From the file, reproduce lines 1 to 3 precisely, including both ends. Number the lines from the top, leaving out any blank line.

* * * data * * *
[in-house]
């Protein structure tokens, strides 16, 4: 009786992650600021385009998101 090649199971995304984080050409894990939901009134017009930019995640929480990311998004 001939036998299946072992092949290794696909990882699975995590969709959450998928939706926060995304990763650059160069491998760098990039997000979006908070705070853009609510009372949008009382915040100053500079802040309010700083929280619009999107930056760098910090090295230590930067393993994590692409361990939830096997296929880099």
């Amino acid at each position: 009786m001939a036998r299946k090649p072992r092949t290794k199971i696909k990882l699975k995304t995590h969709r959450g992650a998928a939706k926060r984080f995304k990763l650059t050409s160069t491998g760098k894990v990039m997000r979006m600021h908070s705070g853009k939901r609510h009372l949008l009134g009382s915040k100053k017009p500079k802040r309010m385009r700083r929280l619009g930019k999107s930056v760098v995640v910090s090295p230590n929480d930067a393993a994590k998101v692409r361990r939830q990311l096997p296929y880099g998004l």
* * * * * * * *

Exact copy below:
[in-house]
């Protein structure tokens, strides 16, 4: 009786992650600021385009998101 090649199971995304984080050409894990939901009134017009930019995640929480990311998004 001939036998299946072992092949290794696909990882699975995590969709959450998928939706926060995304990763650059160069491998760098990039997000979006908070705070853009609510009372949008009382915040100053500079802040309010700083929280619009999107930056760098910090090295230590930067393993994590692409361990939830096997296929880099």
């Amino acid at each position: 009786m001939a036998r299946k090649p072992r092949t290794k199971i696909k990882l699975k995304t995590h969709r959450g992650a998928a939706k926060r984080f995304k990763l650059t050409s160069t491998g760098k894990v990039m997000r979006m600021h908070s705070g853009k939901r609510h009372l949008l009134g009382s915040k100053k017009p500079k802040r309010m385009r700083r929280l619009g930019k999107s930056v760098v995640v910090s090295p230590n929480d930067a393993a994590k998101v692409r361990r939830q990311l096997p296929y880099g998004l």